In Les Christie’s article Foreclosures spiked in August [CNN/Money] foreclosures are beginning to be a worry. According to Realty Trac, 115,292 properties went into foreclosure in the month of August, up 53% from last year. Florida saw the highest year over year change in the nation at 62%.

The takeaway here is that foreclosures are way up on a percentage basis and the market is looking at a large number of mortgage rate resets this year. Actually mortgage resets will probably be a way of life for the real estate economy and not a new phenomenon anymore if mortgage rates trend up further or remain where there are since they are still above levels of a few years ago.

While this sounds like a lot of foreclosures and it seems scary, the numbers still need some perspective. Realtytrac provides a great service but since it is only a few years old they don’t seem to have historical data beyond a few years ago. In other words, I want to know how these numbers compare to the last couple of recessions, rather than to last month or last year.

So do the August foreclosure numbers seem large? Not really.

The National Association of Realtors’s existing home sales and new home sale stats total about 7 million homes. With 11,292 forclosures nationally for August or 135,504 annually, thats about 1.9% of all homes sold this year would be in foreclosure.

Since the 1.9% figure I estimated is only based on 1 year’s worth of sales, and assumes that no sales from any prior years have mortgages (which is silly), the demoninator in the equation should be significantly larger, so the foreclosure rate should be a far less than 1%. That might be another interesting way for RealtyTrac to present their results. They could compare their numbers to the national housing stock that has mortgages.

Most lenders I talk with are experiencing foreclosure rates of less that 1/2% of the loans outstanding yet the number is rising slowly. In the bleak foreclosure years of 1990-1991, the national rates were averaging 3-5% if memory serves me correctly.

My assumptions are consistent with the findings of Property Shark. For example, in Miami, the posterchild for housing bubble markets, the foreclosure rate [BW] is four times that of New York yet the rate is still only .066% of the housing stock. If the foreclosure rate doubles over the next 6 months, its still only 0.13%. Thats not 1.3% nor is is 13%. Its 0.13% That seems pretty small.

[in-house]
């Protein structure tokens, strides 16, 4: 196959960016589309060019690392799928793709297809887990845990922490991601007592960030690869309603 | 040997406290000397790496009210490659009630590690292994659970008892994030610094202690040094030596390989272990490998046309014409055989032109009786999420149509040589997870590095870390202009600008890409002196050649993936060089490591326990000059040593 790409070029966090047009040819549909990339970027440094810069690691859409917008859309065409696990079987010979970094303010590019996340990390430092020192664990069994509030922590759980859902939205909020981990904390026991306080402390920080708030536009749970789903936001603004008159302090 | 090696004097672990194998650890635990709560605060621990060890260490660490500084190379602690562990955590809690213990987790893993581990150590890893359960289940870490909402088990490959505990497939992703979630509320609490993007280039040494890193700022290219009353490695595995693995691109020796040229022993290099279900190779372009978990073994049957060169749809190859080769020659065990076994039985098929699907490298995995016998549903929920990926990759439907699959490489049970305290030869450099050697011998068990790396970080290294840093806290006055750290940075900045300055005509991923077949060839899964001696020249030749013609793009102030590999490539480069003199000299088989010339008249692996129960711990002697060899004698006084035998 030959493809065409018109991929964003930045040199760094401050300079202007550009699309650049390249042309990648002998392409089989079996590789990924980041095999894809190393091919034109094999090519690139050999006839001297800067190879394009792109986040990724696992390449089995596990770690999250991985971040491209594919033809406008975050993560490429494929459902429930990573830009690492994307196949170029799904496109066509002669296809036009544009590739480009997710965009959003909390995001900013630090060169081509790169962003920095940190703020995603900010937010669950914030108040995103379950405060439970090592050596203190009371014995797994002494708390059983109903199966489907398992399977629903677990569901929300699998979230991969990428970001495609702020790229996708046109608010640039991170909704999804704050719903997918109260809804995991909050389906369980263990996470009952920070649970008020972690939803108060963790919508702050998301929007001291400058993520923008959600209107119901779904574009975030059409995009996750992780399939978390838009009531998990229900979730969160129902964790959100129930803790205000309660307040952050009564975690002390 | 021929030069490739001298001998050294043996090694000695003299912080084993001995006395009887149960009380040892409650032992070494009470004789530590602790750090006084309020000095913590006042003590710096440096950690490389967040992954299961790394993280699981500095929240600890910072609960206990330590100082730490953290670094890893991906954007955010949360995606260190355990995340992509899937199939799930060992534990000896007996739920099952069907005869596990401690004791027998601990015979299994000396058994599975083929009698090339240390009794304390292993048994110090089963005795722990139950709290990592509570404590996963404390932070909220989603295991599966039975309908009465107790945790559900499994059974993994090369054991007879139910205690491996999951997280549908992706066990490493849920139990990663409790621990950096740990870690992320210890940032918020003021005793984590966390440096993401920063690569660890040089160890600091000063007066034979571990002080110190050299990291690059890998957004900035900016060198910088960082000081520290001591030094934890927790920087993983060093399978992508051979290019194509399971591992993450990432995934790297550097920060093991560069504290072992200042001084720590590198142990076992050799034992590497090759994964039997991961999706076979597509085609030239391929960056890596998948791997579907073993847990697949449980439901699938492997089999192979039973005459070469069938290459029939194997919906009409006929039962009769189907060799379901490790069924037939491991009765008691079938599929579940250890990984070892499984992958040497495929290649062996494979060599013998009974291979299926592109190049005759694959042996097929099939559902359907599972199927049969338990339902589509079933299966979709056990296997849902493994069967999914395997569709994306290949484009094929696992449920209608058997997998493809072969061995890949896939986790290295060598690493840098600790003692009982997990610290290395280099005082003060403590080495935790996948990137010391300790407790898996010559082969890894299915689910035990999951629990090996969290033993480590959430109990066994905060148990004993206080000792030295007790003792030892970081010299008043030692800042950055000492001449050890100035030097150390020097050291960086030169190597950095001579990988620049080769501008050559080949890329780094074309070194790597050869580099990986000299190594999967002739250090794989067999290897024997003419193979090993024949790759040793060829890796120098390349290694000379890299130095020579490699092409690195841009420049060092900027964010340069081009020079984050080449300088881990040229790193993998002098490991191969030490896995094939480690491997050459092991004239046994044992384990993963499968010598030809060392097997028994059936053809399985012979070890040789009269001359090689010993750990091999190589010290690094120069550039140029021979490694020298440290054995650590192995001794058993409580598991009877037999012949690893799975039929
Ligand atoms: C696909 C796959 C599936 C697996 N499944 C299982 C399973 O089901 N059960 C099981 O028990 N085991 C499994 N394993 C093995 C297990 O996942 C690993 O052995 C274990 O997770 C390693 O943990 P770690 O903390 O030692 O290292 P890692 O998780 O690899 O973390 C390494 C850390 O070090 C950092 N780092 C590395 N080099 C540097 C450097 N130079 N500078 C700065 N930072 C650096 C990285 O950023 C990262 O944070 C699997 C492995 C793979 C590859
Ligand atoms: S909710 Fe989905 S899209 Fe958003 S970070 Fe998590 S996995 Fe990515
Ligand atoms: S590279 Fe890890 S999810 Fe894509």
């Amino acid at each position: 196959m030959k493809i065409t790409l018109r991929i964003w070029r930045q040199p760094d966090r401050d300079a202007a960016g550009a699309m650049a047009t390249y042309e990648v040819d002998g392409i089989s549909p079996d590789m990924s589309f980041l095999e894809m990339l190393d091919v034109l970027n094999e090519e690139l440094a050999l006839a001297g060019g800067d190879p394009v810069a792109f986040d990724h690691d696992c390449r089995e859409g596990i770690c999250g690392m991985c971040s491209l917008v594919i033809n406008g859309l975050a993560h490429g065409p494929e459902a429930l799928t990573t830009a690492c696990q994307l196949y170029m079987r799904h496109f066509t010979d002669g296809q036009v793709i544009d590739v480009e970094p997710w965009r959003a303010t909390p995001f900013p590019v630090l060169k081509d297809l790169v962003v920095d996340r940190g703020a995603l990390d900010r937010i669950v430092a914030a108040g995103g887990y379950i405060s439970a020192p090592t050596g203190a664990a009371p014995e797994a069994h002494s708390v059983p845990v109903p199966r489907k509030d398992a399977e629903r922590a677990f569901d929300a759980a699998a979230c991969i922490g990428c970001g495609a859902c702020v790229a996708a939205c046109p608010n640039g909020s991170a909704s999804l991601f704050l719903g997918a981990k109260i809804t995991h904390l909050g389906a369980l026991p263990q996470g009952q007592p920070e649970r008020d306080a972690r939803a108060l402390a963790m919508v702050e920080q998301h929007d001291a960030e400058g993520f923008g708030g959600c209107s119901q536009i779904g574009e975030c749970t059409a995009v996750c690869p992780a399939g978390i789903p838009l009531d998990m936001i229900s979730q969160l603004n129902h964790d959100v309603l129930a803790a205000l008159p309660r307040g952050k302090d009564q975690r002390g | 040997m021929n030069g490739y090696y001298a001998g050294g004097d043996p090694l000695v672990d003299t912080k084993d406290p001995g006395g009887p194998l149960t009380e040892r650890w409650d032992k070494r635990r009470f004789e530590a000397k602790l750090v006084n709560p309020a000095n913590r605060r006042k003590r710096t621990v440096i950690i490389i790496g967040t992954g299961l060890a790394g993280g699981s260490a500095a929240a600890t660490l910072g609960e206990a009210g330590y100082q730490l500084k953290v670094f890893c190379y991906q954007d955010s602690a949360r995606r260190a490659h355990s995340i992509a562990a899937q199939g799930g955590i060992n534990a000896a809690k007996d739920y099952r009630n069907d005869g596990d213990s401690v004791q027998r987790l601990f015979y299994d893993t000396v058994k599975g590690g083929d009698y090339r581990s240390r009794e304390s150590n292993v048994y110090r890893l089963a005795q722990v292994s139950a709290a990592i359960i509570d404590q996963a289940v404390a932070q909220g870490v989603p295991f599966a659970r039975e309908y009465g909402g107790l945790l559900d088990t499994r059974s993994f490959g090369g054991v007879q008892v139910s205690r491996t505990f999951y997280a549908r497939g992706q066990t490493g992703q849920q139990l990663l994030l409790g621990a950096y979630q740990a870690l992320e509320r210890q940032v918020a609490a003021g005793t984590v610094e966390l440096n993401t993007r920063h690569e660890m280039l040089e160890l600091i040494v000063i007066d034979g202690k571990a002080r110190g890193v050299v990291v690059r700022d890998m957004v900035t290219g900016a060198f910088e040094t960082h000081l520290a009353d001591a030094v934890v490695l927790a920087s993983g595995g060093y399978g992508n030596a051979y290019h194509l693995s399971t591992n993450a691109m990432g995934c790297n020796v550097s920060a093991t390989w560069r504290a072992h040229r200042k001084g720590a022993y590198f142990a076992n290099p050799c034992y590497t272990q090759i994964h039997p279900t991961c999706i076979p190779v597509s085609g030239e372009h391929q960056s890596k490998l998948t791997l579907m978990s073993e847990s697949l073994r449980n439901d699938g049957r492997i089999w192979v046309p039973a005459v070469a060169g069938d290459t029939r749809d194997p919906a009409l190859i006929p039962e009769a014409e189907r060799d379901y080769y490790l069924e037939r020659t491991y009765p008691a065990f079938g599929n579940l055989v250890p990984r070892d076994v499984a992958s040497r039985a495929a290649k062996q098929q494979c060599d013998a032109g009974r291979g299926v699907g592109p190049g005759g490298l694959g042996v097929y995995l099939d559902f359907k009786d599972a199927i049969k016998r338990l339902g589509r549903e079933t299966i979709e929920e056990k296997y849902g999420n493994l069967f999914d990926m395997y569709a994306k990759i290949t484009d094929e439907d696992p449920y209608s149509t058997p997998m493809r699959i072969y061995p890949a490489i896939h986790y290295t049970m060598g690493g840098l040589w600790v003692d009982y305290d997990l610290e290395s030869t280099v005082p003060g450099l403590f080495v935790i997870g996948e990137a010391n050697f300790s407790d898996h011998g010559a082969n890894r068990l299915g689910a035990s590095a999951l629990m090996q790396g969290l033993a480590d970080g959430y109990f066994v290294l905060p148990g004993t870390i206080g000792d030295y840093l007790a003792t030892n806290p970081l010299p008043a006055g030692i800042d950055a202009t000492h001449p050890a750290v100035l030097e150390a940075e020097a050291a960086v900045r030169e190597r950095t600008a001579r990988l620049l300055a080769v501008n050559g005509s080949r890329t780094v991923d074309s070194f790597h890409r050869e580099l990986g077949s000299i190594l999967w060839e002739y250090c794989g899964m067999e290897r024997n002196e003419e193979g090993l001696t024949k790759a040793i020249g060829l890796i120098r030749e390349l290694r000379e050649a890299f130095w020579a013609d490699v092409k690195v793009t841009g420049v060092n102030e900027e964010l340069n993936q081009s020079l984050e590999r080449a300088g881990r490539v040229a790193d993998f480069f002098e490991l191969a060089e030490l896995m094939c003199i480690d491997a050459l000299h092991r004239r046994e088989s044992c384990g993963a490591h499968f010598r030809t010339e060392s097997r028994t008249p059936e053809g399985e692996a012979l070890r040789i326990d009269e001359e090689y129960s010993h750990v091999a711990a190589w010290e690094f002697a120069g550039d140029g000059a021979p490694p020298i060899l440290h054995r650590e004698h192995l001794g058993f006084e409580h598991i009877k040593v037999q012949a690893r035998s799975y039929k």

I am not suggesting that foreclosures are not a growing problem, but please, lets keep things in perspective.

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11 Responses to “Estimating Relative Foreclosure Stats”

  1. Keith says:

    I have come to belive all news is presented in the most negative light possible, especially news about the economy. I have also come to belive that most people who post comments to blogs or news stories want the sky to be falling (I don’t know why – but it appears to be the case). I expext that you will be bashed for trying to “keep it in perspective”.

  2. Matt Carter says:

    You definitely pinpointed the limited usefulness of the RealtyTrac report in that the comparison should be to the national housing stock that has mortgages. That’s exactly what the Mortgage Bankers Association did in a survey out today, which puts the foreclosure rate for the second quarter at .99 percent — up 1 basis point from last quarter, but down 1 basis point from the same quarter last year.

    If you have a lot more people taking out loans, as they did in the boom years, the (raw) number of foreclosures is naturally going to go up, even if people are just continuing to default at the same old rate. The real question is what’s the number of homes in foreclosure as a percentage of all loans.

    The MBA survey did show a pretty good bump in the number of delinquencies on subprime and FHA loans, however (and even prime ARMs), but chief economist Doug Duncan said he doesn’t expect “order of magnitude” increase in delinquencies next year.

    Companies like RealtyTrac are in the business of selling info about foreclosed properties to investors, and maybe the raw numbers mean something to that crowd — like more opportunities to cash in on others’ misfortunes. Which doesn’t mean their numbers aren’t true. They just, as you say, lack perspective.

  3. Here in Southern California, foreclosures (Notice of Defaults, actually) are sky-rocketing.